In a city of 50,000 people, North Bay can feel like a small town that has big needs and Davis says there are both advantages and disadvantages to that. She says “North Bay really is a special place and through my work of meeting people and gaining understating of what makes this place special and it really comes down to the people that create this community we live in. We have great leaders here. Al McDonald is a great guy, he helps at our food bank whenever he can. I call him and say we’re having a turkey dinner and that we need a hand and he’s there helping serve food.

The physical space is incredible. There are not too many places where you can walk for five minutes and get to a beautiful choice of lake. Although it is changing, the world is changing, the downtown is changing and it does worry me a little bit, but I have a belief that people are good and are willing to help each other. I see that in my food bank on Thursday mornings. It’s a totally different community with that gang of folks. We have all the advantages of a big city, but the luxury and beauty of a small city.”

And despite the current pandemic that has gripped our world for the past six months, St. Andrews continued to be a place that people could seek refuge for their hungry stomachs.

Davis says, “COVID has been very tough on us, just like it has on everyone. I’m so proud of our volunteers though because we stayed open during the pandemic. We were smart, we kept people safe and we have strong volunteers who believe in feeding people who are hungry, so we had to keep changing it as everything unfolded. But this group came together because they just understood what needed to be done.”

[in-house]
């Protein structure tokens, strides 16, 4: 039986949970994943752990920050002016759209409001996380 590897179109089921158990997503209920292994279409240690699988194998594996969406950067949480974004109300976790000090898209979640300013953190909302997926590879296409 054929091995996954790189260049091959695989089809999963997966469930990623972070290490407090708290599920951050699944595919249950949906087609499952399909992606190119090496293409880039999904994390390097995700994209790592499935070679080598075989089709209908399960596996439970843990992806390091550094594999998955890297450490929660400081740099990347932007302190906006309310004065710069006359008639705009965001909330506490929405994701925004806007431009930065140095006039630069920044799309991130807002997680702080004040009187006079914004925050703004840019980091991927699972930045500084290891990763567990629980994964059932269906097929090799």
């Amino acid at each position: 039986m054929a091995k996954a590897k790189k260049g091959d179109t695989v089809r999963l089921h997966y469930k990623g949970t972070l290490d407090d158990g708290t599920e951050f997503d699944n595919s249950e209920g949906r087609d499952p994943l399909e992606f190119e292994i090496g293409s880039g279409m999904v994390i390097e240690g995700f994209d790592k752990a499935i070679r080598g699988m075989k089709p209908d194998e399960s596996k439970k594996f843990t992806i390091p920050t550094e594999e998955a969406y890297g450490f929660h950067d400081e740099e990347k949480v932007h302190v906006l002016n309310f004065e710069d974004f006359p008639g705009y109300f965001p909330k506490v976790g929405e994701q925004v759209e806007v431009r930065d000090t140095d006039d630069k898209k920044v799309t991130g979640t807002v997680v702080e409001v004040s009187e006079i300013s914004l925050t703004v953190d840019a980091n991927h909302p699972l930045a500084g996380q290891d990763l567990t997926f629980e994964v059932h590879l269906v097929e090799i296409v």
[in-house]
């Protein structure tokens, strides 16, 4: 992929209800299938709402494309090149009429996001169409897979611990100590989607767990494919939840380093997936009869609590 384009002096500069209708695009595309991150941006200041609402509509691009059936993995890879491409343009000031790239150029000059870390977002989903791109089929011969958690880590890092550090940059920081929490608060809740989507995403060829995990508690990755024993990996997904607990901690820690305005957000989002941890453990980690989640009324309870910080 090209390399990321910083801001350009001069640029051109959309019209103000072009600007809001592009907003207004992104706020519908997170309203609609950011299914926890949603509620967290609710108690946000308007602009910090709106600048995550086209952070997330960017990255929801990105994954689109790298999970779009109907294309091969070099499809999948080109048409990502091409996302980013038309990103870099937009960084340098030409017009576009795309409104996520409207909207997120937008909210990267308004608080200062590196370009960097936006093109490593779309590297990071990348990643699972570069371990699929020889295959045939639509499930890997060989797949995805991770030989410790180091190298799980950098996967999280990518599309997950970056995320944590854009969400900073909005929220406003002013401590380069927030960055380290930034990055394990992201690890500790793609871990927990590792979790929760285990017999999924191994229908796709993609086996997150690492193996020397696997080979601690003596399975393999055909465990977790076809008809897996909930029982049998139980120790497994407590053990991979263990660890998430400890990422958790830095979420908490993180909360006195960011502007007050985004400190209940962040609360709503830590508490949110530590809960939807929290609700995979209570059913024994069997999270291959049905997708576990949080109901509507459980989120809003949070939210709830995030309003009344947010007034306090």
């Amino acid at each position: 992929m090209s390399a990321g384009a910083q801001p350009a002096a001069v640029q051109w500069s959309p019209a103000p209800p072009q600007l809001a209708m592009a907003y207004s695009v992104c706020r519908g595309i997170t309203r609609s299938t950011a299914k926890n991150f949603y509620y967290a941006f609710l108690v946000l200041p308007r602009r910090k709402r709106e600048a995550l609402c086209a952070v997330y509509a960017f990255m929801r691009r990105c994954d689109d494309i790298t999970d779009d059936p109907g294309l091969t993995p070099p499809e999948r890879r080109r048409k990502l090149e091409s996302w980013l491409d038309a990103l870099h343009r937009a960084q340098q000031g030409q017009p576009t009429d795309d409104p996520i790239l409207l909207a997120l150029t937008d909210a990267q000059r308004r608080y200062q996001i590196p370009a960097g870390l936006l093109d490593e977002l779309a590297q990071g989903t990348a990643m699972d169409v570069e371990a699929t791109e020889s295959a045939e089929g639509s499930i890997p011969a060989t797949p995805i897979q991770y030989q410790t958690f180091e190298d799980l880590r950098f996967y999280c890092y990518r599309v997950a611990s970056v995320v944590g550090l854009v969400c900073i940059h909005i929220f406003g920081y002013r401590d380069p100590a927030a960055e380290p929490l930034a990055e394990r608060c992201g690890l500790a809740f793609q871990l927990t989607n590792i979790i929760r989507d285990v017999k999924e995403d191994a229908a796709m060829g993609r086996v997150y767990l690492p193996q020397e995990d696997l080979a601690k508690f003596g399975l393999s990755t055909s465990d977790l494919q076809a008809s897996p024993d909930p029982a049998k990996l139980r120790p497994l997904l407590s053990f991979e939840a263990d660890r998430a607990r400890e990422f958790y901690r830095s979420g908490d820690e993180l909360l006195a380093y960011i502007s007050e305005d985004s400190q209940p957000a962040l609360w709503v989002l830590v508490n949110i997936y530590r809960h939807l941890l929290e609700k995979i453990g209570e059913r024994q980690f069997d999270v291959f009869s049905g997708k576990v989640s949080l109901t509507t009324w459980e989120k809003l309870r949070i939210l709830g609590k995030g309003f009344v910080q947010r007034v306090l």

She says that’s always a moment of pride for her when she can connect people to volunteer their time with something, they can take ownership of. Davis says, “Finding common ground with people. Doing something they love together and learning new skills and just being together. I think that’s the piece we were missing so desperately because of COVID, the opportunities to gather together in whatever we do. You know its so disappointing to travel past Lee Park and not see little kids playing baseball or soccer games. We’ll get there but it is going to take some time.”

If you have a story suggestion for the “Rooted” series, send Matt an email at [email protected]

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Matt Sookram

About the Author: Matt Sookram

Matthew Sookram is a Canadore College graduate. He has lived and worked in North Bay since 2009 covering different beats; everything from City Council to North Bay Battalion.